Generation, Deregulation, and Market Power: Will Antitrust Laws Fill the Void?
of steam-electric capacity will have reached or exceeded 30 years of age. By 2003, the average age of the nation's coal-fired units (weighted by nameplate capacity) will be 32 years, and the average age of oil-/gas-fired units will be 36 years. Nuclear plants are somewhat younger, with an average age of 23 years in 2003, but their functional lifespan may be substantially curtailed by relicensing strictures.
Once the "capacity bubble" (not to be confused with the apparently immortal natural gas bubble) bursts, where will new competitive generation come from? It is highly unlikely that utilities will construct new generation facilities without regulatory assurance of capital-cost recovery, particularly given the unpleasant experience they face to recover "stranded costs" for their existing facilities. The FERC has largely vitiated the incentives under the Public Utility Regulatory Policies Act (PURPA) to construct new facilities, and Congress may well repeal prospectively the empty hulk that PURPA has de facto become. Without the mandatory purchase requirement of section 210 of PURPA, IPP developers will find it difficult to secure the long-term capacity-purchase obligations that form the sine qua non of project finance. That leaves future capacity additions largely to those willing to construct merchant plants and to finance such projects internally. However, the specter of predatory pricing by incumbent utilities may dull the ardor of the most adventurous developer. Moreover, to the extent that long-term contracts remain available for independent
project development, most opportunities will prove limited to existing utilities issuing requests for bids to replace retired generation capacity. Construction of such projects will not increase generation diversity, and will leave the decision of capacity supply largely in the hands of existing utilities. Thus, surviving utilities may not be required to take any affirmative action to reduce output; rather, they may find themselves the passive beneficiaries of an eroding capacity base. To avoid prospective capacity shortfalls, with the attendant risk of further concentration of generation resources and an increase in market power, regulatory authorities may wish to create an environment conducive to the orderly replacement of capacity by new entrants.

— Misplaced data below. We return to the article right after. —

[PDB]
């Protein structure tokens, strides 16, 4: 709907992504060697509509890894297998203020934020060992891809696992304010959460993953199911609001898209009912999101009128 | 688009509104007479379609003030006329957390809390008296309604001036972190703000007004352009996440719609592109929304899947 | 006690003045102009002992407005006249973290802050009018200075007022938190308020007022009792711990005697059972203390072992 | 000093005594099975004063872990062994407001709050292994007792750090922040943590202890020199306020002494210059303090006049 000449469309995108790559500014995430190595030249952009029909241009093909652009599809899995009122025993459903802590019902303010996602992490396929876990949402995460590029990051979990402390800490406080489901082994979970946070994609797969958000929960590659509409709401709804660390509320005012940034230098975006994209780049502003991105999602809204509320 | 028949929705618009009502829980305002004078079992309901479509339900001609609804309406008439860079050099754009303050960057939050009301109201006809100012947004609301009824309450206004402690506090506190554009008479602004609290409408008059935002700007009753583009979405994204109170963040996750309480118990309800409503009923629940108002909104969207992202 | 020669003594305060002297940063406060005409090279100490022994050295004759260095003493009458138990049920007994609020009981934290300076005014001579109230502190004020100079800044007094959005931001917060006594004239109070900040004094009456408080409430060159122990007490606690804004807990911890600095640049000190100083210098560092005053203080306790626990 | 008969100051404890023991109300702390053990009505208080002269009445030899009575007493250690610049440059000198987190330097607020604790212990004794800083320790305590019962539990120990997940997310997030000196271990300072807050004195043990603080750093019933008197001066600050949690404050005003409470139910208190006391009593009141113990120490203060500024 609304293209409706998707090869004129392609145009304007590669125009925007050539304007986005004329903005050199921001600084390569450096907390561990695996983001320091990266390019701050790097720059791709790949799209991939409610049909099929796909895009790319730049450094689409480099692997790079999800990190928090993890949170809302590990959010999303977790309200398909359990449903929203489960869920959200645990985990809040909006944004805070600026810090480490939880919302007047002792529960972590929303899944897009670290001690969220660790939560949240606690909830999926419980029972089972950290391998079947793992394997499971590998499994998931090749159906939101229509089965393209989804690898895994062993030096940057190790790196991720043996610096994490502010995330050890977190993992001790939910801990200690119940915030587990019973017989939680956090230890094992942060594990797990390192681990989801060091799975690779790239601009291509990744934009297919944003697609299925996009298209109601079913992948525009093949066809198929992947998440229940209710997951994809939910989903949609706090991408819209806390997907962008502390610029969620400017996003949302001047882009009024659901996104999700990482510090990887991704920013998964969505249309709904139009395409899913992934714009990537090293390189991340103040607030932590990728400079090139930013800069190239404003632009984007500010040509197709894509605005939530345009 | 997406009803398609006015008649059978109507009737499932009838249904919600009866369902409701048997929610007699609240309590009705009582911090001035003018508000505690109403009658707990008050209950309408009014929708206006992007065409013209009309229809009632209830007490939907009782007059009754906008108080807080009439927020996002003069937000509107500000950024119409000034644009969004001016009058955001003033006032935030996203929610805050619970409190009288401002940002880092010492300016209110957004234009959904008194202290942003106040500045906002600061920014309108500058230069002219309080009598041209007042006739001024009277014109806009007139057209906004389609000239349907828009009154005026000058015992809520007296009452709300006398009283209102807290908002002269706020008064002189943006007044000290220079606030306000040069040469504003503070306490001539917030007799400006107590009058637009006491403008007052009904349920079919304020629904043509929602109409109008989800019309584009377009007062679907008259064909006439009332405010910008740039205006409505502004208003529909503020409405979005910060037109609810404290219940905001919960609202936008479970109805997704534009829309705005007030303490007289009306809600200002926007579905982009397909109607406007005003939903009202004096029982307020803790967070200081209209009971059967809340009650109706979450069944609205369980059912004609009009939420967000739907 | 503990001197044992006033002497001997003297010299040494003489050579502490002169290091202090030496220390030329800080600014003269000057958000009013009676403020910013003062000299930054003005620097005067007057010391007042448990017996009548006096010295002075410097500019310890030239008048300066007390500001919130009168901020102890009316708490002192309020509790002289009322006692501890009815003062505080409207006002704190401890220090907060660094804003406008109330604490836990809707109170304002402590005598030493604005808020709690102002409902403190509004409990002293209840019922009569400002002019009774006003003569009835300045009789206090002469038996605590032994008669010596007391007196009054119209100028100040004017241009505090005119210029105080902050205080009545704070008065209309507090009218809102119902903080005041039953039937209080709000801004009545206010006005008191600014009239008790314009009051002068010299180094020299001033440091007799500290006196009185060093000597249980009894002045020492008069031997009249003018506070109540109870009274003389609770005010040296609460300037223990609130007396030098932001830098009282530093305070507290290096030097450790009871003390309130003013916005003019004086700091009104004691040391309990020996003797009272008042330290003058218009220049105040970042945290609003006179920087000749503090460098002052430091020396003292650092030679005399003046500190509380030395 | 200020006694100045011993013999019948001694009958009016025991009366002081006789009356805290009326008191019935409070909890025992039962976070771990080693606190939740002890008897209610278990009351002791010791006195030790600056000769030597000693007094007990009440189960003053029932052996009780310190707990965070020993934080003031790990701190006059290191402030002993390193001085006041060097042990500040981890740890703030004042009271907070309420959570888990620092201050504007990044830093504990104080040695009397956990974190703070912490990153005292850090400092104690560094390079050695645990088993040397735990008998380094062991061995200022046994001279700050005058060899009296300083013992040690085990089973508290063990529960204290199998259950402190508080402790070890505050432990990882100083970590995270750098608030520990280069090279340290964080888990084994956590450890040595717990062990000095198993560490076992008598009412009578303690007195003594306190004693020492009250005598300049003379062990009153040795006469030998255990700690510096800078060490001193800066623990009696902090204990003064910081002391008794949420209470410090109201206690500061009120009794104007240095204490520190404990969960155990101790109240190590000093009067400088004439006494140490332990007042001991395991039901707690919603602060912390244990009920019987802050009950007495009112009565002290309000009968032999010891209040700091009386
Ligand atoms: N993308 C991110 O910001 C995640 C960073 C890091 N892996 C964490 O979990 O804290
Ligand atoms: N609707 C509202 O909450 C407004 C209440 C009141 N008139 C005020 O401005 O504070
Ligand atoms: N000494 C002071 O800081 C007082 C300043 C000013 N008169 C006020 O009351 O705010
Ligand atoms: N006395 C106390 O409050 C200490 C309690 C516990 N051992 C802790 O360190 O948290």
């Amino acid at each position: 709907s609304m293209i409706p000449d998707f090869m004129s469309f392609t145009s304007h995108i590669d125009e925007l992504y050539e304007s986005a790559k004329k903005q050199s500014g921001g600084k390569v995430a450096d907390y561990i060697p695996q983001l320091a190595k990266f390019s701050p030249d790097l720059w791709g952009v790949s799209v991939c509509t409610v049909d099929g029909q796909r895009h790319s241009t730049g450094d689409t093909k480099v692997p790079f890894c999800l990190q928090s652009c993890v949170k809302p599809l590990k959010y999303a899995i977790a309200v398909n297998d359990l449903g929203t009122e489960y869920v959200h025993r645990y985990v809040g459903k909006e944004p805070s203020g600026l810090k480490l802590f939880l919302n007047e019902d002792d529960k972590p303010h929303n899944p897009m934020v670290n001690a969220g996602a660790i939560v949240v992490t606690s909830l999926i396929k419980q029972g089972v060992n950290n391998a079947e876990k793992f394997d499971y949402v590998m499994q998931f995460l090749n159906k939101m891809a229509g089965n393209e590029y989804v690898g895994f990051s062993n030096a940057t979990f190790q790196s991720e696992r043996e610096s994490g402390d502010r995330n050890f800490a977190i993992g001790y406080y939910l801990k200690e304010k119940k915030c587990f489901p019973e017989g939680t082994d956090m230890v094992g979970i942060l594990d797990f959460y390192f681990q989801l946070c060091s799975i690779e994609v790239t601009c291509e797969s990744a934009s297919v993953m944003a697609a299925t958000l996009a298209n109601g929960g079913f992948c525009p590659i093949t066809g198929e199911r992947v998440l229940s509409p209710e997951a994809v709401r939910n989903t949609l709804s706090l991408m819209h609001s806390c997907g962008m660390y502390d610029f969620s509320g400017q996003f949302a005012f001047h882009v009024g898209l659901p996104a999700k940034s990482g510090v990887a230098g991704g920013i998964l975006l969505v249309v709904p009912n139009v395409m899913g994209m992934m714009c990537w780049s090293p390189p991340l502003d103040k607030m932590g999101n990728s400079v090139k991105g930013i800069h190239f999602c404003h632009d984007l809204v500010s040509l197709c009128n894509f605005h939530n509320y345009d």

Stranded-cost Recovery. Third, the mechanisms for stranded-cost recovery may render utilities indifferent to contributions to capital cost and, in fact, provide an incentive to push prices in the competitive market as low as possible. Since utilities will be compensated for the difference between market price and embedded-cost rates, and since such recovery will be putatively guaranteed and may take the form of a lump sum based on a current spot-market price, utilities could achieve a triple whammy by adopting a bare-bones, marginal-cost pricing strategy: 1) eliminate competitors with high variable cost, 2) maximize recovery of fixed cost through stranded-cost recovery, and 3) create a stranded-cost amount sufficiently large to discourage existing customers from leaving the system. This course of action would not only skew the competitive market terribly, but would significantly drive up aggregate stranded costs, thus delaying the projected benefits of competition to most consumers.
If "Yes," Then How?
Given recent unhappy experience of directing the electric service industry, particularly as to matters of price, regulators may